A history of Santa Fe’s distinctive annual festival is packaged with old photos, bundled with an uninspired short story and unlikely to find either an adult or a child audience.
After opening with a mini-memoir addressed to adults, Lovato harks back to memories of Santa Fe in the early 1960s for a tale of two 10-year-olds who conceive a sudden sympathy for the giant puppet constructed to be ritually burnt each year during Fiesta. “Despite our heavy yoke of apprehension, we felt compelled to fight this impending crime,” young Elvis woodenly recollects. Then, having hauled “Zozobra” into hiding, the narrator guiltily confesses to a priest (“the pit in my stomach began to dissipate”), who agrees to spill the beans without naming the culprits. Following this anticlimactic episode, the author goes on to trace the Fiesta’s history from its 18th-century origins through the invention of Zozobra and the Historical/Hysterical Parade by the town’s Anglo artist’s colony in the 1920s to its modern blend of civic and religious, as well as multicultural, elements. The photos, all taken between 1911 and 1964, cover only a relatively small span of the Fiesta’s history, and, being all black and white, fail to capture the colors of the floats and costumes.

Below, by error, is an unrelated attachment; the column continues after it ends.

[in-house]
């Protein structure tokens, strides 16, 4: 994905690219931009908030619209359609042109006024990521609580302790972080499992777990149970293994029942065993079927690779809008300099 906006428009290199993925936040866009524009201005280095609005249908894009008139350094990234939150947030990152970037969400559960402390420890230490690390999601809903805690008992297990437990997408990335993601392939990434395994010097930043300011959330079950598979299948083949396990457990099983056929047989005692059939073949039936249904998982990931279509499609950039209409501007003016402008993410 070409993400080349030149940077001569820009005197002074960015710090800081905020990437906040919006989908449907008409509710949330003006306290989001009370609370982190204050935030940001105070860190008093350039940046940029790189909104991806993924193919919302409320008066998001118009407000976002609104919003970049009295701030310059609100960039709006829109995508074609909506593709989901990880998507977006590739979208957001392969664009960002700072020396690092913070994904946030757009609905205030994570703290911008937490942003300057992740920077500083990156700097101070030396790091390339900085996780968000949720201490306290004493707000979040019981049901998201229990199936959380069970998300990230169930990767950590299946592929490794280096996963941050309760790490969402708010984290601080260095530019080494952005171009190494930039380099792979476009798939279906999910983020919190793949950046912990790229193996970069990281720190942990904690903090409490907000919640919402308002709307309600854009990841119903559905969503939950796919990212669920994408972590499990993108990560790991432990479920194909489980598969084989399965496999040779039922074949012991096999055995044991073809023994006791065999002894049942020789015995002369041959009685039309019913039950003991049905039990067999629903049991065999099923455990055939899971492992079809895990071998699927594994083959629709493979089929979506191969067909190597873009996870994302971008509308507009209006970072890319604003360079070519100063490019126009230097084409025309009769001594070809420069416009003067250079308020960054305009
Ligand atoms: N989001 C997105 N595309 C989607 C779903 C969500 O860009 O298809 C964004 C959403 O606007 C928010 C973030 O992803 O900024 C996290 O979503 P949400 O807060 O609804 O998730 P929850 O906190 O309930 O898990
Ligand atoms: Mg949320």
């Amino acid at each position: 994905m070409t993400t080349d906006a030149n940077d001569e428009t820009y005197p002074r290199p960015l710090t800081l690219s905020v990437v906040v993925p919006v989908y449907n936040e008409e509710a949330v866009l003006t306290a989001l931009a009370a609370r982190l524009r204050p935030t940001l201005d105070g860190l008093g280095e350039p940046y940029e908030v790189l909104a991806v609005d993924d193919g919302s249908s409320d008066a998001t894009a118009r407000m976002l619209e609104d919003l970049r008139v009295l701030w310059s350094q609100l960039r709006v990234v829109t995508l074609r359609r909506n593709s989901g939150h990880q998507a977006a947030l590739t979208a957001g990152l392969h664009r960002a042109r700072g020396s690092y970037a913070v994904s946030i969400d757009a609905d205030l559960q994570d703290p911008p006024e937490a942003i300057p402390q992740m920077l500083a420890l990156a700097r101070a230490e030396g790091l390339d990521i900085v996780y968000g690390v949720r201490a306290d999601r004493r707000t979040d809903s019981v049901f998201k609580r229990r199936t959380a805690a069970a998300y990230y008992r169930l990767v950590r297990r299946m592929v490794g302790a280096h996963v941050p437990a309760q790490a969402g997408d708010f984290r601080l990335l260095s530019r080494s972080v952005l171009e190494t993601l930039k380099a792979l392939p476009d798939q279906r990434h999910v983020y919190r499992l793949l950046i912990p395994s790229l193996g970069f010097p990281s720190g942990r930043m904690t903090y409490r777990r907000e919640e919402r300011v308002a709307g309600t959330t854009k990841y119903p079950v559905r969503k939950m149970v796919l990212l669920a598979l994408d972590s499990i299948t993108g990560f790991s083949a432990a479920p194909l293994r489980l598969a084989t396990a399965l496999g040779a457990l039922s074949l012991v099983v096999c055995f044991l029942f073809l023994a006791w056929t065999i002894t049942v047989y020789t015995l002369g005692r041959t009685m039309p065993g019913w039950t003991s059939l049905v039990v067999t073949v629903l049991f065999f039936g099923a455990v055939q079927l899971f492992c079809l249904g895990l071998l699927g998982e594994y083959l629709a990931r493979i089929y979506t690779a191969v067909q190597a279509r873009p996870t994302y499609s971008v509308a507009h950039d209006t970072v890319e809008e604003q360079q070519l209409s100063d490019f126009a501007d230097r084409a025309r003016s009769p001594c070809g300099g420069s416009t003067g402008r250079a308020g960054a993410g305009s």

Klunky and unfocused—steer young readers to Jennifer Owings Dewey’s more dramatic Zozobra! The Story of Old Man Gloom, with photographs by Jeanie Puleston Fleming (2004). (Fact/fiction blend. 10-12, adult)